Jan 8th 2014

Inequality by the Click

by Adair Turner

 

Adair Turner, Chairman of the Institute for New Economic Thinking and former Chairman of the UK Financial Services Authority, is Chair of the Energy Transitions Commission. 

LONDON – Pope Francis warned in November that “ideologies which defend the absolute autonomy of the marketplace” are driving rapid growth in inequality. Is he right?

In one sense, Francis was clearly wrong: in many cases, inequality between countries is decreasing. The average Chinese household, for example, is now catching up with the average American household (though still with a long way to go).

But such examples do not negate the importance of rising inequality within countries. Both China and the United States are dramatically unequal societies – and are becoming more so.

In the US, the statistics are striking at both ends of the income distribution. The bottom quarter of US households have received almost no increase in real (inflation-adjusted) income for the last 25 years. They are no longer sharing the fruits of their country’s growth. The top 1% of Americans, however, have seen their real incomes almost triple during this period, with their share of national income reaching 20%, a figure not seen since the 1920’s.

In many emerging countries, rapid economic growth has raised living standards to at least some degree for almost everyone, but the share of the rich and ultra-rich is increasing dramatically. Once these countries approach the average income levels of developed economies, and their growth slows to typical rich-country rates, their future may look like America today.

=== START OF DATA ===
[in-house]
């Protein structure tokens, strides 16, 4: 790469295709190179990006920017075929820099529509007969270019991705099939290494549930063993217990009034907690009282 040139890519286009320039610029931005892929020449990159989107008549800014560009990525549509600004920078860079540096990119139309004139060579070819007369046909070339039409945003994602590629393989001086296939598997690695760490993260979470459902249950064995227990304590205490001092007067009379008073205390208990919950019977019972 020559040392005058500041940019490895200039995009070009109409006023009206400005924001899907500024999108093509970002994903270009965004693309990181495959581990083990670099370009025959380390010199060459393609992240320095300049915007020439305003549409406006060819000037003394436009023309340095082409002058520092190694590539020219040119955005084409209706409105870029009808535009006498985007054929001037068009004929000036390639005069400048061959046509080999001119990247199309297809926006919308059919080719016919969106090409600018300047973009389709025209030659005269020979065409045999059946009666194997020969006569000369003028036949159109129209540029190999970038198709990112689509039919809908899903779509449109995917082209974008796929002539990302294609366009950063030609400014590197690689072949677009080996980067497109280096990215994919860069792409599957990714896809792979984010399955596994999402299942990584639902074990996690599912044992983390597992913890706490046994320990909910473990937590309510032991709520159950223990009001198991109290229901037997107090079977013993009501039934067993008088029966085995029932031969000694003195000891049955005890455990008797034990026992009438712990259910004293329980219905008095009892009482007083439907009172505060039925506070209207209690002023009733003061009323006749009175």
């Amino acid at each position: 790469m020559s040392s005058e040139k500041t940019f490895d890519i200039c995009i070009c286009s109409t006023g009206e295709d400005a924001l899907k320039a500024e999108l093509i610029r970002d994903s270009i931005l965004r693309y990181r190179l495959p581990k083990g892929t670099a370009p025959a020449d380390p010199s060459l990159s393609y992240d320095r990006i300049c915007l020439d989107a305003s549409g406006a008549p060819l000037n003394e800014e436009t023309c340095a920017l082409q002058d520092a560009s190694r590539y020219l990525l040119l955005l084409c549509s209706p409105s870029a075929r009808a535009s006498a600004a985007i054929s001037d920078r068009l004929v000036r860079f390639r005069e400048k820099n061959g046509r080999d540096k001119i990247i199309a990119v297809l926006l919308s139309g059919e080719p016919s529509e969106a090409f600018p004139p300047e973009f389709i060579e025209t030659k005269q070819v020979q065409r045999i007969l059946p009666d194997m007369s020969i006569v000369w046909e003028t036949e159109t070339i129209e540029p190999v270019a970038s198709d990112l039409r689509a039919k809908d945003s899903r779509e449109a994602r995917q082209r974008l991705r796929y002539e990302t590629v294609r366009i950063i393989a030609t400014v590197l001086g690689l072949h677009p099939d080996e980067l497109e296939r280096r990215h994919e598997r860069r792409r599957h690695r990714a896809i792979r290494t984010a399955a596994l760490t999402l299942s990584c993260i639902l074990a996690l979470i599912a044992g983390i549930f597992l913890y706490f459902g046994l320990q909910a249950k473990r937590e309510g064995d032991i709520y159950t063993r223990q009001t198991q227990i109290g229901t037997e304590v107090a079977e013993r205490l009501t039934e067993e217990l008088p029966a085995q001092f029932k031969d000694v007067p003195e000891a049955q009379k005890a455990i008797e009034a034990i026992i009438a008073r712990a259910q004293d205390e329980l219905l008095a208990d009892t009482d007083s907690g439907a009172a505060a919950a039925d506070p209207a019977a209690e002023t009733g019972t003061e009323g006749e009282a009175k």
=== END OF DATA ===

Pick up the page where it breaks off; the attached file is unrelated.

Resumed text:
Globalization explains some of the bottom-quarter income stagnation in the US and other developed economies. Competition from lower-paid Chinese workers has driven down US wages. But technological change may be a more fundamental factor – and one with consequences for all countries.

Technological change is the essence of economic growth. We get richer because we figure out how to maintain or increase output with fewer employees, and because innovation creates new products and services. Successful new technologies always cause job losses in some sectors, which are offset by new jobs elsewhere. Tractors destroyed millions of agricultural jobs, for example, but tractor, truck, and car manufacturers created millions of new ones.

But new technologies come in subtly different forms, with inherently different economic consequences. Today’s new technologies may have far more troubling distributional effects than those of the electromechanical age.

Imagine that 30 years ago, someone had discovered a set of magic words enabling us to speak to any friend anywhere in the world – “abracadabra John” and you were talking to John, wherever he was. Provided she secured intellectual-property rights, the inventor would have become the richest person in the world; and her lawyers and those who provided her with luxury goods and services would have become pretty rich, too. But, beyond that, no new jobs would have been created.